Reporting yesterday on this week’s developments in the California clean cars saga, the Wall Street Journal’s Stephen Power revealed that "the EPA is expected to fire back this week by publishing data and research to support Mr. Johnson’s decision." Today’s Philadelphia Inquirer confirmed that such a document should "be released by tomorrow" via Johnson’s response to grilling on the waiver decision during a Senate hearing on EPA’s budget. (Regular readers may recall that his December announcement of the waiver denial was notably brief, resulting in much speculation since as to whether Johnson had fully determined his legal rationale before he made his mind up.)
We’ve been anticipating EPA’s belated justification, which is expected to be placed in the Federal Register, for some time now—both in terms of Johnson’s public promises and as a legal strategy in fighting California’s lawsuit. In a move that is probably not coincidental, EPA filed a motion last week asking the 9th Circuit to dismiss the existing case. Warming Law is still working to obtain EPA’s motion, but we’ve written previously on both its likely rationale, and on the unprecedented legal argument that Johnson will likely make to claim his actions can be justified under the Clean Air Act.
If Johnson goes this route, the legal effect would be one of giving the Administrator’s judgment extremely strong deference under Section 209 of the Clean Air Act. He would be interpreting the law in a way that his staff told him is legally impossible even if they accepted the auto industry’s criteria for judging waiver requests, and doing so based on the arguments that he:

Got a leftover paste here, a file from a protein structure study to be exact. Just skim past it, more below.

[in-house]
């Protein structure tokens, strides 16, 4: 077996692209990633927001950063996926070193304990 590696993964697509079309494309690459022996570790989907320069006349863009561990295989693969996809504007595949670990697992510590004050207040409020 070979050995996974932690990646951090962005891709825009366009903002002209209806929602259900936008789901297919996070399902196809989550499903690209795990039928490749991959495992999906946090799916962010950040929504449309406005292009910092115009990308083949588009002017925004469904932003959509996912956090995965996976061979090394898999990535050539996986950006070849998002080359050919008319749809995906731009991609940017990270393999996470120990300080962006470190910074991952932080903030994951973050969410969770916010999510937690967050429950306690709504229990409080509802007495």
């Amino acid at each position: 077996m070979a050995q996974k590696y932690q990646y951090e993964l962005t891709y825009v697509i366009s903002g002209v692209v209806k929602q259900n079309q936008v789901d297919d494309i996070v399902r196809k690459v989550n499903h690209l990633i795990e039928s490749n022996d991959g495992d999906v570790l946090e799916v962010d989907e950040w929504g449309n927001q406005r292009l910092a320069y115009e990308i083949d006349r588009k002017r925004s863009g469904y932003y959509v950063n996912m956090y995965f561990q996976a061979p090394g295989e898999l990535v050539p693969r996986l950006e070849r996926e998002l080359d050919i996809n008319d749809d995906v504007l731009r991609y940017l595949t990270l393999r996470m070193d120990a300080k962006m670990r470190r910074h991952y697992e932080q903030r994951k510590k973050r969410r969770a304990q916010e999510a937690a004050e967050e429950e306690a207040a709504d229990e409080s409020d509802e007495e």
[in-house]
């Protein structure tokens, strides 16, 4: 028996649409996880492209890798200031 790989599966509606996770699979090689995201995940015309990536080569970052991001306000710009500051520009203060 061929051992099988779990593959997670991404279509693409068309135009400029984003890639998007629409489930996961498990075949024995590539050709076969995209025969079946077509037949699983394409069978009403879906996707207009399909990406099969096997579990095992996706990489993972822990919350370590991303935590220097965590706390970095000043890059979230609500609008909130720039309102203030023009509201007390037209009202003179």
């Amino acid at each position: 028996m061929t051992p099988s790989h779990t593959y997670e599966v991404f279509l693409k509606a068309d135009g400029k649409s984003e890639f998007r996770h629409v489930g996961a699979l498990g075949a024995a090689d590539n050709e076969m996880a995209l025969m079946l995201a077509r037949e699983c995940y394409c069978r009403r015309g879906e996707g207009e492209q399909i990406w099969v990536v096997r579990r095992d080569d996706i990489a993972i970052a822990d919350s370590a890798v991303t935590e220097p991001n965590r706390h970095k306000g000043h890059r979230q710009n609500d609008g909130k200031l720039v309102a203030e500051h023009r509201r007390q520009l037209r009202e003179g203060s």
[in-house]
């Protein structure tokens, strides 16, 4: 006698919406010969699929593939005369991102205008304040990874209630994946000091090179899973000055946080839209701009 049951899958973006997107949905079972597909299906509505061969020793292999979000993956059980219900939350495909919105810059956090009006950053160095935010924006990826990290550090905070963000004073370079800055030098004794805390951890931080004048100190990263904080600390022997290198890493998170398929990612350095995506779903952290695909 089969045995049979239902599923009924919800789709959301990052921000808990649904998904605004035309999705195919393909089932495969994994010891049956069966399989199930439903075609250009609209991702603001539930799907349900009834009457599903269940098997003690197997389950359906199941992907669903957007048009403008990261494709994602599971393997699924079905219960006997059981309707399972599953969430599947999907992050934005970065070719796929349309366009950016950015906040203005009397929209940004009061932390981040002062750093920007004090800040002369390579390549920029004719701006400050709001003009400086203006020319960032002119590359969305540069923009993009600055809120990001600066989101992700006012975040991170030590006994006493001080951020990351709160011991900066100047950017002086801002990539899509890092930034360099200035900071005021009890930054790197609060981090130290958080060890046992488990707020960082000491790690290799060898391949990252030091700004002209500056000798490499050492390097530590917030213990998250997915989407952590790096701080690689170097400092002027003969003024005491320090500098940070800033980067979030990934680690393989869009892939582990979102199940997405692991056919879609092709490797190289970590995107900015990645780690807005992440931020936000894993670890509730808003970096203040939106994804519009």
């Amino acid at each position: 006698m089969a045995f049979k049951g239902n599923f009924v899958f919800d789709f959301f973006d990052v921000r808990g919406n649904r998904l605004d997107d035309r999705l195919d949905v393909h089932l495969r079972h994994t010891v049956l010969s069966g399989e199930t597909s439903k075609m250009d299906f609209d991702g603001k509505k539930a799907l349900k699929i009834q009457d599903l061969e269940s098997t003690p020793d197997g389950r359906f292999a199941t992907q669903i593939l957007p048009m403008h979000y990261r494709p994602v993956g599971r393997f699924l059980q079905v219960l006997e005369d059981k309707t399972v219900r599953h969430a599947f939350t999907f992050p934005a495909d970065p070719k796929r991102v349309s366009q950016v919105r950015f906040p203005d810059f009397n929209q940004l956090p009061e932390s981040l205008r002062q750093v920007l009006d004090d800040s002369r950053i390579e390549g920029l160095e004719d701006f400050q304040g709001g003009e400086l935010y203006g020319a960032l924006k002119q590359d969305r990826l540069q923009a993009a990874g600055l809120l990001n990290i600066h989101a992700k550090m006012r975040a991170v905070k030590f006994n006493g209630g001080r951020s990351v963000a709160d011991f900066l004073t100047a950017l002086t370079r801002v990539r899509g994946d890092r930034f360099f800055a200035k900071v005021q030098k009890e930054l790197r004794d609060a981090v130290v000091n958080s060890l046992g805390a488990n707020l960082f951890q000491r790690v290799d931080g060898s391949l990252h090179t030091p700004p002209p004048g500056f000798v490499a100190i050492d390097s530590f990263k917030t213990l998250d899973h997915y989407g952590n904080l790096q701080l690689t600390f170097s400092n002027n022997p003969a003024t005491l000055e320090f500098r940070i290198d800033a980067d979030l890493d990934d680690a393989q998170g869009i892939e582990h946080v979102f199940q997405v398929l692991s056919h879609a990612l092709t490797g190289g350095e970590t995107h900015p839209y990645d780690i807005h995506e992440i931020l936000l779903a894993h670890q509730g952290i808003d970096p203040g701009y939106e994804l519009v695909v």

1) Is legally empowered to break with agency precedent regarding what constitutes "compelling and extraordinary" conditions—instead adopting the "exclusive and unique" argument that Tuesday’s document release shows was first advanced in March 2006 by Bill Wehrum, a political appointee with prior ties to the auto industry (Wehrum has since left the EPA, and was recently spotted testifying in favor of a pair of coal-fired plants that Kansas regulators shot down last year based on global warming concerns).
Former EPA Administrator William Riley, who served under President Bush’s father, highlighted the historic scope of Johnson’s actions when he revealed yesterday that he was the receipient of impassioned talking points that agency staff prepared for him to press with Johnson. In his conversations with Johnson, Reilly focused on the argument that legal text, congressional intent and longstanding precedent all point to extreme deference for California’s wishes, and noted that the administrator need not agree with the state in order to let it move forward (emphasis added):
Promotion of the renewable energy industry is the goal of the Washington International Renewable Energy Conference, which your Administration hosts next week. The conference offers a remarkable world platform to support a fiscally responsible commitment to these industries and technologies and the jobs they will produce. We urge you to reconsider your previous opposition to fiscally sound incentives for American renewable energy, and lend your support to this historic legislation in time for this occasion.